Statistical Power Analysis
A Simple and General Model for Traditional and Modern Hypothesis Tests, Fourth Edition
Routledge – 2014 – 230 pages
Noted for its accessible approach, this text applies the latest approaches of power analysis to both null hypothesis and minimum-effect testing using the same basic unified model. Through the use of a few simple procedures and examples, the authors show readers with little expertise in statistical analysis how to obtain the values needed to carry out the power analysis for their research. Illustrations of how these analyses work and how they can be used to choose the appropriate criterion for defining statistically significant outcomes are sprinkled throughout. The book presents a simple and general model for statistical power analysis based on the F statistic and reviews how to determine: the sample size needed to achieve desired levels of power; the level of power needed in a study; the size of effect that can be reliably detected by a study; and sensible criteria for statistical significance. The book helps readers design studies, diagnose existing studies, and understand why hypothesis tests come out out the way they do.
The fourth edition features:
-New Boxed Material sections provide examples of power analysis in action and discuss unique issues that arise as a result of applying power analyses in different designs.
-Many more worked examples help readers apply the concepts presented.
-Expanded coverage of power analysis for multifactor analysis of variance (ANOVA) to show readers how to analyze up to four factors with repeated measures on any or all of the factors.
-Re-designed and expanded web based One Stop F Calculator software and data sets that allow users to perform all of the book's analyses and conduct significance tests, power analyses, and assessments of N and alpha needed for traditional and minimum-effects tests.
-Easy to apply formulas for approximating the number of subjects required to reach adequate levels of power in a wide range of studies.
Intended as a supplement for graduate/advanced undergraduate courses in research methods or experimental design, intermediate, advanced, or multivariate statistics, statistics II, or psychometrics, taught in psychology, education, business, and other social and health sciences, researchers also appreciate the book‘s applied approach.
"The detailed coverage of conducting a full power analysis, as well as the simple estimates … allows students to not only understand the benefit of power analysis, but also gives them a good guideline for adequate sample sizes to ensure that they at least come close to the adequate sample. … Faculty members …should expose their students … to this book. …It is written in a way that is approachable to graduate level students." – Brigitte Vittrup, Texas Women’s University, USA
"This concise yet detailed text fills a vital niche for graduate students and seasoned researchers alike, providing an understanding of the basic tenets of statistical power, and its application to a variety of hypothesis testing scenarios."- Chris Stride, University of Sheffield, UK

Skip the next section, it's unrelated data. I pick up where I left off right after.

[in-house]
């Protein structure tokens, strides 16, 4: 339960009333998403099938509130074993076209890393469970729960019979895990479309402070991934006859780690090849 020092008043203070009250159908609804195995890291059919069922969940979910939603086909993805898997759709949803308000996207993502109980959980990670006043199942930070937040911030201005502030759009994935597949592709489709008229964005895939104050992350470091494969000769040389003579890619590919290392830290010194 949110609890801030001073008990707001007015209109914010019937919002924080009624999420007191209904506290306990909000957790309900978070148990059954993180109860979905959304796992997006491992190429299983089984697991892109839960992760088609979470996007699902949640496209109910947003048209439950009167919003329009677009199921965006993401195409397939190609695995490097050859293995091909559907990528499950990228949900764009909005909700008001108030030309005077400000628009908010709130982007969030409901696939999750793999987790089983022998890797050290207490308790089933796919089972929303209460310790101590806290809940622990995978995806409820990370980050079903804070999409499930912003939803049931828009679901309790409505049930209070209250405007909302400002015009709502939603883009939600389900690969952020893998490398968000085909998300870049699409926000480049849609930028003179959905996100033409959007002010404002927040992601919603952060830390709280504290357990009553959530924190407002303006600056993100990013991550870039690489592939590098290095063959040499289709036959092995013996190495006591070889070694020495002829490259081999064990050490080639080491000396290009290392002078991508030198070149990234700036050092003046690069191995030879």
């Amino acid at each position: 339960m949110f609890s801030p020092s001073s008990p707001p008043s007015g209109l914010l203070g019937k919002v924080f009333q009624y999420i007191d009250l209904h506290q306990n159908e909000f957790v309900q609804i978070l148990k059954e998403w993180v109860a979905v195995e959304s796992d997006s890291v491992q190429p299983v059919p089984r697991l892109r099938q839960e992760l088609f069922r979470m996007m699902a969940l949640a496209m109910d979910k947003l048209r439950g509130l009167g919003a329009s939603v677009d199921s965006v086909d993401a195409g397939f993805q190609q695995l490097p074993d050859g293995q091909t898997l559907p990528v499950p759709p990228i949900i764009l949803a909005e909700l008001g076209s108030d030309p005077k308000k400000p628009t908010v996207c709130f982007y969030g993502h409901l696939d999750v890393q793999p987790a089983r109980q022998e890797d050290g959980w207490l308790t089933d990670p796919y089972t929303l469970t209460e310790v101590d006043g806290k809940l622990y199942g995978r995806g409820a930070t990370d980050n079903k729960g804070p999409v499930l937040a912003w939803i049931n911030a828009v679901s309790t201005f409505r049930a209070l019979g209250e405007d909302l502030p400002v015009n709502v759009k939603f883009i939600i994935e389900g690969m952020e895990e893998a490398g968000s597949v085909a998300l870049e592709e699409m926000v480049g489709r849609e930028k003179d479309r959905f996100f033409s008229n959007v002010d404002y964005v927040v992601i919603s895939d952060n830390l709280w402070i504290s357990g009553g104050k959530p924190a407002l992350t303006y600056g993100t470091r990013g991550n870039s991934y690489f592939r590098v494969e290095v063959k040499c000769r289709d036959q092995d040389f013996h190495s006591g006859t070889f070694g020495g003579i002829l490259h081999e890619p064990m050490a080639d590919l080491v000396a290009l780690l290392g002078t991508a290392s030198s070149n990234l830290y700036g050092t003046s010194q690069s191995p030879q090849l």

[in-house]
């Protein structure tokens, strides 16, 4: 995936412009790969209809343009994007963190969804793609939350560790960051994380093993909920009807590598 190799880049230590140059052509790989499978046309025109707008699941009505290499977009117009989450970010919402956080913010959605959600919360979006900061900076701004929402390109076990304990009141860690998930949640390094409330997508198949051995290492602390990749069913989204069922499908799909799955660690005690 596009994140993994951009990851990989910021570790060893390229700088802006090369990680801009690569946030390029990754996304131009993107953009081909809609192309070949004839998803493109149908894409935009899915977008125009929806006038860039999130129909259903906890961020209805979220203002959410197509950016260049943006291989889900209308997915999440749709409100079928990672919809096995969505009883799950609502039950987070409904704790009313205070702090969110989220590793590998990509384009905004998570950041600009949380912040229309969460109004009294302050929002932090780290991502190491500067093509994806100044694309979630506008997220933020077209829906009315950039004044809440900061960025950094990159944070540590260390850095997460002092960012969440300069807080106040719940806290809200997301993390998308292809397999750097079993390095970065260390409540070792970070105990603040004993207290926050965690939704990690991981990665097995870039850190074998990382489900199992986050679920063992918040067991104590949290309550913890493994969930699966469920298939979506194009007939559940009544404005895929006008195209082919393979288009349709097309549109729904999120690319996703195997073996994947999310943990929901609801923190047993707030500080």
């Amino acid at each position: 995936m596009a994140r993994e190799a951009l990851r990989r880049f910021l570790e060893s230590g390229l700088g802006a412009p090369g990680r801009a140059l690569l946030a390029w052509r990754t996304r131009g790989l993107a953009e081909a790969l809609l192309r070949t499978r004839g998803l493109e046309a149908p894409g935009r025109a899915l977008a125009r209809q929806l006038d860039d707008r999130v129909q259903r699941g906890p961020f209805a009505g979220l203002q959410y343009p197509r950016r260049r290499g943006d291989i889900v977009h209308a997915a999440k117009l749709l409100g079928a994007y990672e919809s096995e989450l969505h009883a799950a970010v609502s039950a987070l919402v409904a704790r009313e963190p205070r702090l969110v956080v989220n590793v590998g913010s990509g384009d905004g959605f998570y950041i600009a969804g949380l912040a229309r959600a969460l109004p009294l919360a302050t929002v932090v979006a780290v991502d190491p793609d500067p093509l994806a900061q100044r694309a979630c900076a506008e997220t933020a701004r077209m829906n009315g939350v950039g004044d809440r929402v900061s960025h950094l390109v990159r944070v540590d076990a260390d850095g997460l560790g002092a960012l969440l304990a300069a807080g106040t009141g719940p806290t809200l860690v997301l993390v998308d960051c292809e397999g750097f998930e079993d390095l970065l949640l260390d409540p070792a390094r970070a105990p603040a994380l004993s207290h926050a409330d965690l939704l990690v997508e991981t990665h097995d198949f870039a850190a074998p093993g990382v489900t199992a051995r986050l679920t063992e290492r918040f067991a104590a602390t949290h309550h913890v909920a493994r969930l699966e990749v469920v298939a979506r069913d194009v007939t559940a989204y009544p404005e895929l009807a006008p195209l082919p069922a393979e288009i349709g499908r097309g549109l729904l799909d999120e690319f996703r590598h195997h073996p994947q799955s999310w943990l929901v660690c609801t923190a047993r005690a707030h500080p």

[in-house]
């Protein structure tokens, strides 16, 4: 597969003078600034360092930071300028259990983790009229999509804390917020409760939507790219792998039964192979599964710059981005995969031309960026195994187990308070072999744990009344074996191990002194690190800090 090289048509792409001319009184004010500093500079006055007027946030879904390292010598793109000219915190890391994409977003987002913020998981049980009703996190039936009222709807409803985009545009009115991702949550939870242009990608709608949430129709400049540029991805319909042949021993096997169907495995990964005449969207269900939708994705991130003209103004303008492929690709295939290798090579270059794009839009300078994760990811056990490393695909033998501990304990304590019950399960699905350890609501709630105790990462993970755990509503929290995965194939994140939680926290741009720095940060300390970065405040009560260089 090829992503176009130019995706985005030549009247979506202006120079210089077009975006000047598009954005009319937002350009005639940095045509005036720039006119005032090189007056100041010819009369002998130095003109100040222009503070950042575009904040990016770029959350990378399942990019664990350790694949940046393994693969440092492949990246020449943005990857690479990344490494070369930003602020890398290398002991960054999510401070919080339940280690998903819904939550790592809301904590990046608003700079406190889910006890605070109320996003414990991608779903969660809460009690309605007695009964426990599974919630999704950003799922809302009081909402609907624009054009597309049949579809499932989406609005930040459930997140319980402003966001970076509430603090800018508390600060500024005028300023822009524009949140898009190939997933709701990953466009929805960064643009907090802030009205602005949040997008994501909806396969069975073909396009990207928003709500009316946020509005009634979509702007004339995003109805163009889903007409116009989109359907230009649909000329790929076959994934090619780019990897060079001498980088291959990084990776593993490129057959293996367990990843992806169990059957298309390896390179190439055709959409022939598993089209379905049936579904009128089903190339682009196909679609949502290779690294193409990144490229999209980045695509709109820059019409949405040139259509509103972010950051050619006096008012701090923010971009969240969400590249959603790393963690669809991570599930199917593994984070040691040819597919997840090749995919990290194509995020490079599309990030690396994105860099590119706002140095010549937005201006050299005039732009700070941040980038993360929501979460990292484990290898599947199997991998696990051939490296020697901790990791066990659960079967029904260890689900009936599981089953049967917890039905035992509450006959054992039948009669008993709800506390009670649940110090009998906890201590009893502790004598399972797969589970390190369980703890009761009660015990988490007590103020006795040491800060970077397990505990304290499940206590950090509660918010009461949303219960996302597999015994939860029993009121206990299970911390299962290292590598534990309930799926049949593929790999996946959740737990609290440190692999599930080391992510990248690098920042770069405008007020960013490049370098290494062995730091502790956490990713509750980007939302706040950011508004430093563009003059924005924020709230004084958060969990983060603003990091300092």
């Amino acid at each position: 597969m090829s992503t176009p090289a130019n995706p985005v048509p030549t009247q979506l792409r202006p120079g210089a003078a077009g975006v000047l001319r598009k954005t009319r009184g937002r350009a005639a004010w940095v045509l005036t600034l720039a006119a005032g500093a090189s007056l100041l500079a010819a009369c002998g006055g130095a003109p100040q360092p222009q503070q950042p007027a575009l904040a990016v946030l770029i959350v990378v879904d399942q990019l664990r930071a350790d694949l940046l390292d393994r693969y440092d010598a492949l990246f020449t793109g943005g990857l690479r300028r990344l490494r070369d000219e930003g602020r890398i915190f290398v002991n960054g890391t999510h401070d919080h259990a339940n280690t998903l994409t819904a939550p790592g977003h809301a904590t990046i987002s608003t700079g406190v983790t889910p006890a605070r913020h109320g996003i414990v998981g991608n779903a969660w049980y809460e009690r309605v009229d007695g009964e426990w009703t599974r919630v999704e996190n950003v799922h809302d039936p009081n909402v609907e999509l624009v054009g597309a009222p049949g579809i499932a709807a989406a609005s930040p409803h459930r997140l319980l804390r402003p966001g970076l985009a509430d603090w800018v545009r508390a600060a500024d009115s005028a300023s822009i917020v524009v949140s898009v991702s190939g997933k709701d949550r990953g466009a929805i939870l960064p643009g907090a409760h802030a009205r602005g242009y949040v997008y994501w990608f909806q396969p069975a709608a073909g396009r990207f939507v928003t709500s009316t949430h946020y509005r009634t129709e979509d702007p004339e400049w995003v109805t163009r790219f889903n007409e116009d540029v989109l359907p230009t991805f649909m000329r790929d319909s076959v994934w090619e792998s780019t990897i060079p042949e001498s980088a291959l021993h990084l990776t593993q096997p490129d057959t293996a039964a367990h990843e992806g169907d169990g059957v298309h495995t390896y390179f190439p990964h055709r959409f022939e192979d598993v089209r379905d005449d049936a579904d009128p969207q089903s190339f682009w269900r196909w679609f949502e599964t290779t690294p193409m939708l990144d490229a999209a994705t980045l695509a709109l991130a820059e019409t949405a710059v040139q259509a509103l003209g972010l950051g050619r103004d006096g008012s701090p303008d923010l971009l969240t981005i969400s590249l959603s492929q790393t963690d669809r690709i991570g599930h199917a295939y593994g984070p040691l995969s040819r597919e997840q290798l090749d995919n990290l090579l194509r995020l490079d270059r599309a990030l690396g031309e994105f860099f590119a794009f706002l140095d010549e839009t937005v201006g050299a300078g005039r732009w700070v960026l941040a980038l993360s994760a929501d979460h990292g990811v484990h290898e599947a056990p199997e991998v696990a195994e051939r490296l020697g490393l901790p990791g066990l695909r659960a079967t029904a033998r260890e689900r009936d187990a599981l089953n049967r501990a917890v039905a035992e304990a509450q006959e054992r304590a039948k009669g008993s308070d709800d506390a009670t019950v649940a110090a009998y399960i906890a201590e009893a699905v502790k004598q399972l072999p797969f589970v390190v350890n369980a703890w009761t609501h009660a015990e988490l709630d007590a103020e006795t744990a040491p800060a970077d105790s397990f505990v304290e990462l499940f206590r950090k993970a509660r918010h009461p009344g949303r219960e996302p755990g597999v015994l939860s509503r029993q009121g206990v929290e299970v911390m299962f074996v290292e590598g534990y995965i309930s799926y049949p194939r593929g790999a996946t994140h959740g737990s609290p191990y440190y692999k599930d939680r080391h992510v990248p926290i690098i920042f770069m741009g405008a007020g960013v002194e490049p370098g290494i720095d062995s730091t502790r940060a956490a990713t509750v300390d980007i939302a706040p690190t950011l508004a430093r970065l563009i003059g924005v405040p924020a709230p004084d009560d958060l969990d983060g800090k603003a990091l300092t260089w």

"The explanation of how power can be estimated using a unified method of F transformations … helps readers understand the workings behind the mysterious tables that are available elsewhere. … I use this book in my research design course. … The sections on determining sensitivity and decision criteria are… frequently missed in other texts. … The authors write clearly." – Patricia Newcomb, University of Texas at Arlington, USA
"I have always liked the critical discussion of the traditional null hypothesis, and the minimum effect size alternative central to this book. … The [new edition] … benefits from adding discussion about various designs such as multifactorial ANOVA … [which] offer ideas [on] how to plan more complex experiments and expand the applicability of power analysis." – Andres Kriete, Drexel University, USA
1. The Power of Statistical Tests. 2. A Simple and General Model for Power Analysis. 3. Power Analyses for Minimum-Effect Tests. 4. Using Power Analyses. 5. Correlation and Regression. 6. t-Tests and the One-Way Analysis of Variance. 7. Multi-Factor ANOVA Designs. 8. Studies with Multiple Observations for Each Subject: Repeated-Measures and Multivariate Analyses. 9. The Implications of Power Analyses. Appendix A. Translating Statistics into F and Calculating the Percentage of Variance Explained. Appendix B. One Stop F Table. Appendix C. One Stop PV Table. Appendix D. Working With the Noncentral F Distribution. Appendix E. The dfErr Needed for Power = .80 (Alpha = 0.05) in Tests of Traditional Null Hypothesis. Appendix F. The dfErr Needed for Power = .80 (Alpha = 0.05) in Tests of the Hypothesis That Treatments Account for 1% or Less in the Variance of Outcomes.
Kevin R. Murphy is an Affiliate Faculty member at Colorado State University.
Brett Myors is an Adjunct Professor of Psychology at Griffith University in Australia.
Allen Wolach is a retired Professor of Psychology from Illinois Institute of Psychology.